Great Omphale, Myxomphalia maura

Old fireplaces, burnt forests, offer a special habitat, surprisingly favorable to many fungi such as the great olefin that we meet from spring to autumn.

Great Omphale, Myxomphalia maura


Scientific N. Myxomphalia maura

Synonyms Agaricus maurus, Fayodia maura, Omphalia maura

Family Mycnaces

Hat hollow in the center, dark brown then fuller, 1 5 cm

Hymenium white slats, slightly recurring and tight

Spores white spore

Ring absent

Pied brittle, brownish gray, paler at the apex, H. 2 6 cm

Chair thin and whitish

Come back absent

Odour slightly floury

Habitat and uses

Division France, Europe

PeriodMay October

Habitatopen environment, on charcoal and old fire places, mainly on coniferous wood

Possible confusionFaerberia carbonaria, Lyophyllum ambustum


Culinary interestwithout interest

Usesnon rfrencs

Old fire places, burnt forests, offer a special habitat, surprisingly favorable to many fungi. L’Omphale des Charbonnières, Myxomphalia maura, finds its place. This Basidiomycète from family Mycenaceae will meet from spring to autumn.

Description of Omphale des charbonnières

L’Omphale des charbonnières has a hat heavily hollowed out in the center, the size of which varies between 1 and 5 cm in diameter. Its surface tends towards rather dark brownish or grayish tints but hygrophane it evolves towards pale gray in dry weather. The gelatinous and elastic cuticle is easily removable. The margin is coiled and slightly ridged in young subjects. Whitish to pale gray, the blades are not very decurrent, broad and fairly tight.

Although it is sometimes paler, especially at the apex, the foot is brownish to greyish, concolore in the hat. Measuring between 2 cm and 6 cm in height, it is initially finely pruinose and quickly becomes smooth and shiny. The whitish to greyish-creamy flesh is tough but often thin in the cap. Its flavor and smell are sweet but with a slight floury tendency.

Determination of Myxomphalia maura

The characteristic living environment of Myxomphalia maura, on the old fire places, limits the risk of confusion. However this species shares its habitat with other fungi, more or less close. Such as False chanterelle, Faerberia carbonaria, which is uncommon and has less tight blades, very decurrent on the foot and forked, resembling the folds of Chanterelles.

Another confusion is possible with a rare species, Lyophyllum ambustum which looks a lot like him but whose blades are darker and thinner. In addition, its cuticle is not gelatinous and its hat is sometimes less hollowed out. However, in order to differentiate them with certainty, a study of the spores under a microscope is essential.

Living environment

This uncommon species appreciates the old places of fire, it thus develops on the coal mines, in particular on the burnt wood of conifer. It grows most often in the company of other individuals but can also be seen alone. Its growth period extends mainly from May to October.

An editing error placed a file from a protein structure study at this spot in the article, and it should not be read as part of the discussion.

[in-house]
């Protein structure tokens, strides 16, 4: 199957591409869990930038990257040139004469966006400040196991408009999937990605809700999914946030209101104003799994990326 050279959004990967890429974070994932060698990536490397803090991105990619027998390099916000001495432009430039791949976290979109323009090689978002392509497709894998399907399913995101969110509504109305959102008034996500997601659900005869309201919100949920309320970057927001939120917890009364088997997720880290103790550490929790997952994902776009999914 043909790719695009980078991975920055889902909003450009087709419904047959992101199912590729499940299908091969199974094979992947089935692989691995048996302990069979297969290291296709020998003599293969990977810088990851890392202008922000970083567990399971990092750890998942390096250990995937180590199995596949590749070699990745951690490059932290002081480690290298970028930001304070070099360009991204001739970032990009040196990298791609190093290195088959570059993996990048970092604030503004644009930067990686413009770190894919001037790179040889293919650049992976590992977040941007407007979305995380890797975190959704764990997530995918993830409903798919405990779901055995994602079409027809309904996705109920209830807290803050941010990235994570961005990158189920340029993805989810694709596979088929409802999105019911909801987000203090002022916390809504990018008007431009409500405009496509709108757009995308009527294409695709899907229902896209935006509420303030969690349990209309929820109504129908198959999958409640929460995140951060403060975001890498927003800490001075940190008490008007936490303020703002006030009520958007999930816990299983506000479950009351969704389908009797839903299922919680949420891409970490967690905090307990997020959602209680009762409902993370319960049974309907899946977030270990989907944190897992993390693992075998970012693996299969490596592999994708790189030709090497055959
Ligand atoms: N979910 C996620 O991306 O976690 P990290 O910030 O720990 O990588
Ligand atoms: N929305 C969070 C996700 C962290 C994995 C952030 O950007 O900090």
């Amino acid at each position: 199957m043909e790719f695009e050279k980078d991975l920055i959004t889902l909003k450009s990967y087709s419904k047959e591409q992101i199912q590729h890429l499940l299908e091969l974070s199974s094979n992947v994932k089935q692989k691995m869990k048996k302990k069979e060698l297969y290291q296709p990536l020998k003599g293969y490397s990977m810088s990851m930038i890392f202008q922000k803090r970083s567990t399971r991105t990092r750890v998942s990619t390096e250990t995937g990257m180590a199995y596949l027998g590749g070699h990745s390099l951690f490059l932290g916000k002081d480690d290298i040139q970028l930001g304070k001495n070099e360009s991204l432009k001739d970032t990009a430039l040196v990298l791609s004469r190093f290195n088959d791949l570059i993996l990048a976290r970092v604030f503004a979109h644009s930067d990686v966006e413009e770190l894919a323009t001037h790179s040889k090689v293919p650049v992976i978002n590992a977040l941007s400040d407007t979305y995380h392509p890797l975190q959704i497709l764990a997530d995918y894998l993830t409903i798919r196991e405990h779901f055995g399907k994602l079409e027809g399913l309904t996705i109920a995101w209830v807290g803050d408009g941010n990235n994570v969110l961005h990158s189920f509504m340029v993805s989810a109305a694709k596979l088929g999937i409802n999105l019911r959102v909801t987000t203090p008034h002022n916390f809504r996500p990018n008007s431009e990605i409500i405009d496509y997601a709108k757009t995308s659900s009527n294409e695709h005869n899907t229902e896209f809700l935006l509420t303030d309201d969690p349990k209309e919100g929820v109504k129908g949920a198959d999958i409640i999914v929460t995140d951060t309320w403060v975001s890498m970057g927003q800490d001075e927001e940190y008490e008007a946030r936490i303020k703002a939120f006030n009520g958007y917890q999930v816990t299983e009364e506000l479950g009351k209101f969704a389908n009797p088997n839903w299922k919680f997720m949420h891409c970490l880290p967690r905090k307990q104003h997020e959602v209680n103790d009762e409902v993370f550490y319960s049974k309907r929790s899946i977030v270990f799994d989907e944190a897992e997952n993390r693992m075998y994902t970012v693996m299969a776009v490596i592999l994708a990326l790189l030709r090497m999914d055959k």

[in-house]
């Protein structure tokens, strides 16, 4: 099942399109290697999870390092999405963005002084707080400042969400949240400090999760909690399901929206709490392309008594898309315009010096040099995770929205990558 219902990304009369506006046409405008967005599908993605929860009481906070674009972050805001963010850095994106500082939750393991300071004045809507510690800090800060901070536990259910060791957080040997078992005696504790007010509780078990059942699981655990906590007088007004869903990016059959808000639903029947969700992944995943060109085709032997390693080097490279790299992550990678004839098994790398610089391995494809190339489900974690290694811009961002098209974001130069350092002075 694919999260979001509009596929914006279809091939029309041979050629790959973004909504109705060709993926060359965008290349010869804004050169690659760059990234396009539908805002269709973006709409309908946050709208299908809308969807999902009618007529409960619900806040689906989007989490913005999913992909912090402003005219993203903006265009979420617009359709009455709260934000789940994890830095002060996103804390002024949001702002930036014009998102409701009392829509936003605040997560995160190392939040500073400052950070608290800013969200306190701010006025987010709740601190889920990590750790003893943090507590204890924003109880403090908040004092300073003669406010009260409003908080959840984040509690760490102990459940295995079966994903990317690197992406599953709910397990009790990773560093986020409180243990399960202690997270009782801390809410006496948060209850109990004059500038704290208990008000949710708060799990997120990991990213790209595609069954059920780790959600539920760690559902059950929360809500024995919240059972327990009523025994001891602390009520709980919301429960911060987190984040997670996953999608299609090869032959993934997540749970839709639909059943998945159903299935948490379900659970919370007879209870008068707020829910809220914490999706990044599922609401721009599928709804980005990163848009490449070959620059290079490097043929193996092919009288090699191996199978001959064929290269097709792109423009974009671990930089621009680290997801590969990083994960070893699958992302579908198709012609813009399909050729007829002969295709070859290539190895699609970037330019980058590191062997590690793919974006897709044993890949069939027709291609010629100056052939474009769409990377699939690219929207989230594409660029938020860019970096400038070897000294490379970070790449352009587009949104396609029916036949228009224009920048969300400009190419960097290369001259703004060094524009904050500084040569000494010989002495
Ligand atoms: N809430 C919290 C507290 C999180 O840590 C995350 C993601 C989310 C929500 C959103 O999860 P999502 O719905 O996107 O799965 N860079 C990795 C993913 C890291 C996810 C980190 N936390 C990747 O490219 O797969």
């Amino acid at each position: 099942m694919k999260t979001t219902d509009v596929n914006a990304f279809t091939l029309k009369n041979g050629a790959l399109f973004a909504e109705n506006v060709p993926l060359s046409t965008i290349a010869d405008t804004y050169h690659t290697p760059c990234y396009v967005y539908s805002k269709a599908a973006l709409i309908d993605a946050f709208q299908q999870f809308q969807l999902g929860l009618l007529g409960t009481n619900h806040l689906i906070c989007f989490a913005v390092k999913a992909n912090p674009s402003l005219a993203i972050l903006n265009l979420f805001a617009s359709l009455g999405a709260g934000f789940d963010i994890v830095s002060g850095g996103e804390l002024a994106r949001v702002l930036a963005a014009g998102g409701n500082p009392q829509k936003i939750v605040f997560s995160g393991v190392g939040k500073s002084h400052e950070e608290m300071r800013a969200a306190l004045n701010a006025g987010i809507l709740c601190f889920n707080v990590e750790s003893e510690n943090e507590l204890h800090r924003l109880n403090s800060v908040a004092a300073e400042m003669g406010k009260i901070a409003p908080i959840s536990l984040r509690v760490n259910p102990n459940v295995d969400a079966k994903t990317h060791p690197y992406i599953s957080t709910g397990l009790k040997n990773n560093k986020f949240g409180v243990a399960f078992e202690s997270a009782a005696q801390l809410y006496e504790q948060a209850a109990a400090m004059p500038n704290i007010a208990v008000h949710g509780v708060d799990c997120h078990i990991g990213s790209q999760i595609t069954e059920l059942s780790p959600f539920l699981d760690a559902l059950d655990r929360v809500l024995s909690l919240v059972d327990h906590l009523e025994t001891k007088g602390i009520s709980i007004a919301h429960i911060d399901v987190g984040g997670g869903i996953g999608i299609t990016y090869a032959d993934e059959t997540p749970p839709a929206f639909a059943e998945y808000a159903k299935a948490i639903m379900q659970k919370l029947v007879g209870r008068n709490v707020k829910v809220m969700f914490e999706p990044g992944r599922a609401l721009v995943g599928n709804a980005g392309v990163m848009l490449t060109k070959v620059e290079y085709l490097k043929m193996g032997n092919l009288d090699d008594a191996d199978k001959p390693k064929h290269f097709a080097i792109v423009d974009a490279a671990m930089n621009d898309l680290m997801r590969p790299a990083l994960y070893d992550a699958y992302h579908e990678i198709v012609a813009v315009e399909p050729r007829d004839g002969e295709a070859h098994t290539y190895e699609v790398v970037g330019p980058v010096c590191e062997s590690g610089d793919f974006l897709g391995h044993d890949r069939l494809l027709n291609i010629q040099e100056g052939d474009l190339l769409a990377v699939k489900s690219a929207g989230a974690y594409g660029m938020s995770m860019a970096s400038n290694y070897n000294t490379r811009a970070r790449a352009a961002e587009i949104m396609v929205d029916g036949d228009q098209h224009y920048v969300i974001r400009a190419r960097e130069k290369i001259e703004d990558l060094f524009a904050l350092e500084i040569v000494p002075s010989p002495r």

Toxicity or culinary interest of the omphale

Inedible. Its flavor without much culinary interest and its specific distribution within the fire places does not favor its consumption.

Species and varieties of Myxomphalia

Many Omphales grow among mosses:

  • Arrhenia gerardiana : brown-gray hat, in peat bog mosses
  • Arrhenia rickenii : Ricken’s Omphale, greyish to brownish cap, in moss of lawns and stones
  • Arrhenia velutipes : Omphale with velvety foot, blackish-brown hat then gray-brown, in mosses or on fire places
  • Omphalina rivulicola : Omphale of streams, reddish-brown, in mountain mosses
  • Rickenella fibula : Omphale in needle, yellow-orange hat, in mosses of meadows and forests
  • Rickenella swartzii : Swartz’s Omphale, blackish-brown hat, in mosses of meadows and forests

Caution : The information, photos and indications on this site are published for informational purposes only and should in no case replace the advice of a professional mycologist for the identification of fungi. Only with proper training or confirmation by a knowledgeable mycologist can you reliably identify a fungus. If in doubt, refrain from consuming a mushroom! The site cannot therefore be held responsible in the event of poisoning by the fungi present.

Read also

Source: Au Jardin, conseils en jardinage by

*The article has been translated based on the content of Au Jardin, conseils en jardinage by If there is any problem regarding the content, copyright, please leave a report below the article. We will try to process as quickly as possible to protect the rights of the author. Thank you very much!

*We just want readers to access information more quickly and easily with other multilingual content, instead of information only available in a certain language.

*We always respect the copyright of the content of the author and always include the original link of the source article.If the author disagrees, just leave the report below the article, the article will be edited or deleted at the request of the author. Thanks very much! Best regards!